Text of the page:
The Frontiersmen Camping Fellowship was founded during the
summer of 1966. For some time prior to this date, the Royal Rangers national
commander had felt the need for a special honor society to give
recognition to older boys and men who had distinguished
themselves in advancement, training, and camping.
The early American frontiersmen was an excellent example of man's ability to adapt to the outdoors and the wilderness.
His achievements were also an example of courage and determination.
The national Royal Rangers Office, therefore, made the decision to base this fellowship on the lore and tradition of these early frontiersmen.
The first FCF chapter was the Sequoia chapter, it was organized in the Southern California District on July 8, 1966. High in the San Bernardino Mountains, in a clearing surrounded by gigantic trees, a large group of Royal Rangers sat around a blazing campfire. As they waited, a feeling of mystery and expectancy filled the air.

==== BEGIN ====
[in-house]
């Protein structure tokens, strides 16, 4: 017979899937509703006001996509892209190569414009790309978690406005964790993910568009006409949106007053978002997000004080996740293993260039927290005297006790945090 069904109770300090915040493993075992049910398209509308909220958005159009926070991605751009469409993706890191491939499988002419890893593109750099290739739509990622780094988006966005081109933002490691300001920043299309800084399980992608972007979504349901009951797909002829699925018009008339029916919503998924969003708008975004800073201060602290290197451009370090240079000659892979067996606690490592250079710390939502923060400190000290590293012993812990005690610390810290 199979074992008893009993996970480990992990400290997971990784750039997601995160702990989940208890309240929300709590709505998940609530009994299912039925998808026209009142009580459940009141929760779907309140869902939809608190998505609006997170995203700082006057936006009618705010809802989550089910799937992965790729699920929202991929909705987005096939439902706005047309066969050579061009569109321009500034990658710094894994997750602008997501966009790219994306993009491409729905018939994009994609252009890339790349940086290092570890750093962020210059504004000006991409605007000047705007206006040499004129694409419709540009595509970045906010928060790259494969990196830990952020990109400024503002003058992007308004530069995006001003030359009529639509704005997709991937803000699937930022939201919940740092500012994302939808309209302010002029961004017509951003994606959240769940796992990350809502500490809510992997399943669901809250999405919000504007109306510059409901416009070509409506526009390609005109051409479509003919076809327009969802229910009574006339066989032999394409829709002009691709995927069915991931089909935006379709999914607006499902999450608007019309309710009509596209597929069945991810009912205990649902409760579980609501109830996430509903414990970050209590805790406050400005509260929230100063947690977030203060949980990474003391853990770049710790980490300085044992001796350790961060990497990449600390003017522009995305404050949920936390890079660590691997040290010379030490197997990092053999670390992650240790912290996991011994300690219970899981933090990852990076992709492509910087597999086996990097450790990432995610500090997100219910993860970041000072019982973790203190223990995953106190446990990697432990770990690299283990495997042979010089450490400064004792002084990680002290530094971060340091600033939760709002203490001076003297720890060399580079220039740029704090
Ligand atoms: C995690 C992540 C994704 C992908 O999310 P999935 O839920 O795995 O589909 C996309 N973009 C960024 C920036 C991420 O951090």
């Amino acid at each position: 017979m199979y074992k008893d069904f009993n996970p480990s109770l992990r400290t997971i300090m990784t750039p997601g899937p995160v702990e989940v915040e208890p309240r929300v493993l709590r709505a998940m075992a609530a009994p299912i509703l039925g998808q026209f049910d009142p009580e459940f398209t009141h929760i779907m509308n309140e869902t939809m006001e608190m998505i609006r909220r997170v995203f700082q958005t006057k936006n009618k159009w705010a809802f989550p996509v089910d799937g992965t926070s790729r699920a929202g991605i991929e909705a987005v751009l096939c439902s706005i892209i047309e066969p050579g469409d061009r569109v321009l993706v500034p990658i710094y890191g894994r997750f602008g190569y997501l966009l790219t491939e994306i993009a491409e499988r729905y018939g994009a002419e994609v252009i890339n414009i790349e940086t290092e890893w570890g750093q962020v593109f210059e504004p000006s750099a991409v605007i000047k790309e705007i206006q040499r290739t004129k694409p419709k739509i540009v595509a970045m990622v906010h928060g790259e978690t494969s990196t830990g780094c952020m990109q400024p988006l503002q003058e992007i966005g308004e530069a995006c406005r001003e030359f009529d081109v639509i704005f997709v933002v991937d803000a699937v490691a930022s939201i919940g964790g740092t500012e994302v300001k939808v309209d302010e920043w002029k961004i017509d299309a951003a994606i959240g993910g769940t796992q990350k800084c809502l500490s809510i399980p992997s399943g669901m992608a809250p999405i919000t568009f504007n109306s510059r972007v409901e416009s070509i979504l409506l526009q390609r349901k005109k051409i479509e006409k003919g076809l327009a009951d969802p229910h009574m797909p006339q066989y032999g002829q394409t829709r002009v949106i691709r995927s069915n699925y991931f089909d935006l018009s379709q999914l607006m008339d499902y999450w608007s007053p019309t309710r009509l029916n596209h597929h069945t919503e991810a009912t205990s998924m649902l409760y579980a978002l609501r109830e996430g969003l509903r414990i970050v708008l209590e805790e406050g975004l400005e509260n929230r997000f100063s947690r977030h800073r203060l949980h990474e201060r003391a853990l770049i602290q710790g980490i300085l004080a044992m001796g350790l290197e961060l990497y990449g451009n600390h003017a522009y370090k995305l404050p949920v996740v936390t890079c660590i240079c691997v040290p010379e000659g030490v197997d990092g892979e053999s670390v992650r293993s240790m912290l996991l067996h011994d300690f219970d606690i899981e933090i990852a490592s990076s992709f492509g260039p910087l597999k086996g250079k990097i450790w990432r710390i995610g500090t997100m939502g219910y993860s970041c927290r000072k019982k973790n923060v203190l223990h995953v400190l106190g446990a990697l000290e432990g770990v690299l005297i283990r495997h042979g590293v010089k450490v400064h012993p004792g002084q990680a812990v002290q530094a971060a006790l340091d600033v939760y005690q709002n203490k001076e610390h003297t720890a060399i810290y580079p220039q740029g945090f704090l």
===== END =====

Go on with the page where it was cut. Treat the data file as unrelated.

Suddenly, the blast of a hunter's horn shattered the night's stillness and echoed through the trees. National Commander Johnnie Barnes stepped into the firelight dressed in a buckskin outfit and coonskin cap. As he began to explain the new FCF program, a hum of excitement rose above the sound of the crackling campfire.
Assisted by two district leaders, Ron Halvorson and Rob Reid, these men proceeded with the first FCF call out. After pledging to endure a time of testing, the candidates were led away carrying a large rope to a mountain top nearby for an all night initiation.
Later, as the members [five boys and five men] were officially inducted into the fellowship at the final friendship fire, they sensed that this ceremony was a milestone in Royal Rangers history.
That same year, three more chapters were organized in the Northern California, the Southern Missouri, and the Iowa Districts. This exciting and unique fellowship has so captured the imaginations of boys and men that the program has grown to include organized chapters in the majority of our districts.